And all of this means a healthier bottom line.
Beyond its ability to aid in customer support, app feedback has a number of other benefits, chief among which is data. Whether it’s qualitative or quantitative, app feedback consists of actionable data on the wants, needs, and preferences of your audience. These, in turn, can be leveraged to guide app’s next update and prioritize features and bug fixes based on customer demand.
To see what we mean in action, check out this case study to learn how a global company (and Apptentive customer) used real-time customer feedback to guide its product roadmap, improve its app and mobile customer experience, and prioritize features, backlogs, and bugs to grow retention: http://bit.ly/feedbackcasestudy
Tearing down the fourth wall
So how do you encourage app feedback and build a better, more profitable, and customer-first app? By showing customers their feedback is welcomed and valued.
At Apptentive, we’ve found that this is best accomplished with a four-step process:
1. Build a feedback loop, in-app.
As we saw above, app store reviews and customer support emails (two traditional feedback channels) are not conducive to the mobile experience. By requiring customers to leave your app to share feedback, you’re setting up a barrier to communication and increasing your risk of that customer never coming back to your app.
Instead, effective feedback loops should be designed within the app itself. They should be a frictionless part of the customer experience and designed in a way that resonates with the needs of a mobile customer: quick, non-intrusive, and optimized for mobile screens.
To see this optimization in action, consider how you prefer to communication on mobile. If you’re anything like me, you prefer texting to calling. You don’t like to write out long responses on a mobile device and prefer to answer in short-hand. You use your phone for work and productivity, and you expect any requests on your time, such as survey requests, to be cognizant of your time.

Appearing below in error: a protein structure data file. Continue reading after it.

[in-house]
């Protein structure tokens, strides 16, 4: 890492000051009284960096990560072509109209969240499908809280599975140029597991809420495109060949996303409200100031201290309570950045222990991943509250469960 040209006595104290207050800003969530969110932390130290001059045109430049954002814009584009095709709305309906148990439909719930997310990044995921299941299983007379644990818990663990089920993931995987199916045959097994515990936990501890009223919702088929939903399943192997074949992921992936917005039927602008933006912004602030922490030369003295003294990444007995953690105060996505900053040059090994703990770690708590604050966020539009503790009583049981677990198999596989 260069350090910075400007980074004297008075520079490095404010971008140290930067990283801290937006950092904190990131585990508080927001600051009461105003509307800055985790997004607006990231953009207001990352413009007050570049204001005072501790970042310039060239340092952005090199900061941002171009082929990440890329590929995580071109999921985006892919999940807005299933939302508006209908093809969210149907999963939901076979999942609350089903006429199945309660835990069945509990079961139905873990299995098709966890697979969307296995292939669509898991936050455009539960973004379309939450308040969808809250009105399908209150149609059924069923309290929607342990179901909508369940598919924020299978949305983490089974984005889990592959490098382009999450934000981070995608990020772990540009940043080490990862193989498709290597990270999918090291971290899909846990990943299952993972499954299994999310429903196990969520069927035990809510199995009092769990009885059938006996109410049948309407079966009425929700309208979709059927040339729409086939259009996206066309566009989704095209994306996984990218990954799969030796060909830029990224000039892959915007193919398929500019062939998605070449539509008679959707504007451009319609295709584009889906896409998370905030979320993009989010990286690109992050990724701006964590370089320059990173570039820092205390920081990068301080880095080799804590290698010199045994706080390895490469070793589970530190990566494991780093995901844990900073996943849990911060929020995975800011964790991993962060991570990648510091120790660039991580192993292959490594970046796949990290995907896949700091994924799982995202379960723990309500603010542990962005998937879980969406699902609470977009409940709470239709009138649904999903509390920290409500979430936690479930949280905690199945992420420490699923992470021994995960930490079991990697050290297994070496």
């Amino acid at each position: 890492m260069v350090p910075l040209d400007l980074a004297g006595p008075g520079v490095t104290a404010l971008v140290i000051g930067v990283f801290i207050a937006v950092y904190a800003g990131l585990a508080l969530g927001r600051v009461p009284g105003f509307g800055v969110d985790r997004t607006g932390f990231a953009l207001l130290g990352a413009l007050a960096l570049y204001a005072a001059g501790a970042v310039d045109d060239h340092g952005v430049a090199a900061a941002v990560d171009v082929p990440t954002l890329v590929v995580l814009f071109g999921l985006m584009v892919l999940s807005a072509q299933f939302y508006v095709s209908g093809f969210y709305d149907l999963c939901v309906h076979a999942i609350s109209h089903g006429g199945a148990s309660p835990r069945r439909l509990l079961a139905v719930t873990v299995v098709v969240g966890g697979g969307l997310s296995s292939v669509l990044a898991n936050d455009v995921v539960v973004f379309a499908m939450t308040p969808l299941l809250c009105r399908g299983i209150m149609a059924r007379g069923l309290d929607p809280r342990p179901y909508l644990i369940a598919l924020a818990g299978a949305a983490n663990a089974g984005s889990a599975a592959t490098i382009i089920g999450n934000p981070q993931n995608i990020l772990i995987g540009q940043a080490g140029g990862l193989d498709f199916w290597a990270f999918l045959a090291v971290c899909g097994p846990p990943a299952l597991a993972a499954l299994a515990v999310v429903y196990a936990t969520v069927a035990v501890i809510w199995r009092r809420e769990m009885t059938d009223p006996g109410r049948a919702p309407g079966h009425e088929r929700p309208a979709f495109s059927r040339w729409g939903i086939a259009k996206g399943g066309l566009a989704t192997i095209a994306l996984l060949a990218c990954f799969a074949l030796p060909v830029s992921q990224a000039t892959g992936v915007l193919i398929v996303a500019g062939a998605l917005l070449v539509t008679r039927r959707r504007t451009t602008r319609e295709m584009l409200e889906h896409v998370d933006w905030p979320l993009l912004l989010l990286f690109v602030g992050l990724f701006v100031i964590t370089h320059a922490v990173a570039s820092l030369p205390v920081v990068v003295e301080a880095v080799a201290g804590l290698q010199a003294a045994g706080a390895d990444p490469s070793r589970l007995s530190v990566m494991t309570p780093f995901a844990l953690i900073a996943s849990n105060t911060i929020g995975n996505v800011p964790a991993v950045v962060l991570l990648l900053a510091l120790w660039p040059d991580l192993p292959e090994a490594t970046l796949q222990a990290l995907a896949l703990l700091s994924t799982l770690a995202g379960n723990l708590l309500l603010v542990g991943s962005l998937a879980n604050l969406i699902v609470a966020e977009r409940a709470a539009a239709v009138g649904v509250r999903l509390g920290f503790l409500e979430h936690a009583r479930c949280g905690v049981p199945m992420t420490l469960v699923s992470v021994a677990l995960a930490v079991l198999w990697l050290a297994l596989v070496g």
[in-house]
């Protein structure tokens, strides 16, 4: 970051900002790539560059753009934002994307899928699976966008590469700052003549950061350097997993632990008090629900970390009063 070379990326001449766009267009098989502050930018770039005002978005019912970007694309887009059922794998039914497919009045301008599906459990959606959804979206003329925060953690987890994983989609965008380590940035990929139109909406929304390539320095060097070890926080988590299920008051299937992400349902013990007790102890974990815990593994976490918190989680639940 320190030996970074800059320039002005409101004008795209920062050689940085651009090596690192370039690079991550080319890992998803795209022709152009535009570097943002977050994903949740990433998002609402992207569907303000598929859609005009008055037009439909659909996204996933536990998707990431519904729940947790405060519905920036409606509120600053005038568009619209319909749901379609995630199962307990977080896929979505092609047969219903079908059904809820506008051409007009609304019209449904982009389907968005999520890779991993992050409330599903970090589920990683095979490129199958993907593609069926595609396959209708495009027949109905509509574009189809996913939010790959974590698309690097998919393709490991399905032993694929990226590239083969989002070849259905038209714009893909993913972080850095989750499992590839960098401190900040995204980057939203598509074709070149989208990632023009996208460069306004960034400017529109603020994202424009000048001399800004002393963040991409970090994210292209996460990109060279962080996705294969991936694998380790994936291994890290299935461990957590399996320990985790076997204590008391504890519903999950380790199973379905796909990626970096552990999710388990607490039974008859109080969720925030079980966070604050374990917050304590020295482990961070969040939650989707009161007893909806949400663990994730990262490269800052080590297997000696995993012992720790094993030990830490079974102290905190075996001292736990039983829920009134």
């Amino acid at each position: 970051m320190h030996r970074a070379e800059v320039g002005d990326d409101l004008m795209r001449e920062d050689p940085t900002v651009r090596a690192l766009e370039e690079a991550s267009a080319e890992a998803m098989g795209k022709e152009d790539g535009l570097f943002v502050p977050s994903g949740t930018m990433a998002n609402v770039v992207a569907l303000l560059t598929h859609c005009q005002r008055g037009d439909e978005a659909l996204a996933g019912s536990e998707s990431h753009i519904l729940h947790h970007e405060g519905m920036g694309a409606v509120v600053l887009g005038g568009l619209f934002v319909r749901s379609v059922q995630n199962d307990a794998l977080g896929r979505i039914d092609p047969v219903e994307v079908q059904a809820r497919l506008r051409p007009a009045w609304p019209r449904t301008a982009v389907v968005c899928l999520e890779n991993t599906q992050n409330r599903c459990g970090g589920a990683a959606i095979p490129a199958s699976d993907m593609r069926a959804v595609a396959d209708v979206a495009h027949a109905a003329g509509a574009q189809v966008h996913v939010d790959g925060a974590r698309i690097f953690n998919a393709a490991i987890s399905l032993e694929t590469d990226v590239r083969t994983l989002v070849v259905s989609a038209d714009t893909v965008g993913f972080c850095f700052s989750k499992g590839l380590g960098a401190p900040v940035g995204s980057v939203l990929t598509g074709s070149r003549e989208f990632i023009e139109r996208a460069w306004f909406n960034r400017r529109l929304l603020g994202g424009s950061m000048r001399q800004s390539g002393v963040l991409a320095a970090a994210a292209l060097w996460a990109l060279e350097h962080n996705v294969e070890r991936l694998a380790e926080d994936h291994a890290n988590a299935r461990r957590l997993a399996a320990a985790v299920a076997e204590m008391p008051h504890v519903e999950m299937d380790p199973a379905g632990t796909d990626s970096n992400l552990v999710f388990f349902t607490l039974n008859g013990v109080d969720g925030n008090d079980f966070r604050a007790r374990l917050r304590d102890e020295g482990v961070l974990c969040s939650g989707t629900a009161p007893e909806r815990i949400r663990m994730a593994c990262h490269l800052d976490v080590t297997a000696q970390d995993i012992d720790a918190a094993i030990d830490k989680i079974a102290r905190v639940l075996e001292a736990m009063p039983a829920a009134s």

The result is a mobile-optimized feedback loop, a communication channel specifically designed with your mobile customer in mind. These channels (often manifesting in feedback forms, in-app surveys, and two-way messaging) can be built into any app or effortlessly integrated with a mobile communications tool like Apptentive.
2. Be proactive.
Once you have a feedback loop, you need to make sure customers know it exists. Solicit feedback proactively by messaging your app’s customers at opportune time, or at the right mobile moment, with a message showing you care about their experience and opinions.
Even if the customer does not currently have feedback, prompting keeps your internal feedback loop top-of-mind with customers. That way, the next time they do have an issue with your app, they’ll remember that they can communicate those issues directly with your team—rather than the route of impersonal and indirect app store reviews.
3. Respond to customer feedback.
Once a customer does provide feedback, let them know that it’s valued.
Customers should know that their feedback isn’t go into a black hole. Take the time to respond to each customer who leaves feedback. Regardless of whether the feedback is positive or negative, recognize it for what it is—a gift—and give thanks. If the app feedback contains a suggestion or bug report, let the customer know where this issue stands in your roadmap. And once that issue has been fixed or that suggestion has been implemented, reach back out to inform the customer of the impact their feedback made.
4. Act on feedback.
Finally, use your app’s feedback to continually improve your product. Customer feedback provides publishers with pre-validated ideas to fix or improve their apps. These insights should inform your product roadmap and rally your development team around a single point: The customer.
Time to start communicating
Now that you’ve learned the importance of collecting in-app feedback, it’s time to start communicating with your customers where they already are: in your app. There are plenty of places to start, but no matter where you begin, we recommend thinking about your goals and how you can better engage and listen to your mobile customers.
We also invite you to try out our own customer communication tools informed by the lessons we’ve learned from five years of helping some of the world’s best brands collect actionable customer insights. Learn more here or request a demo today!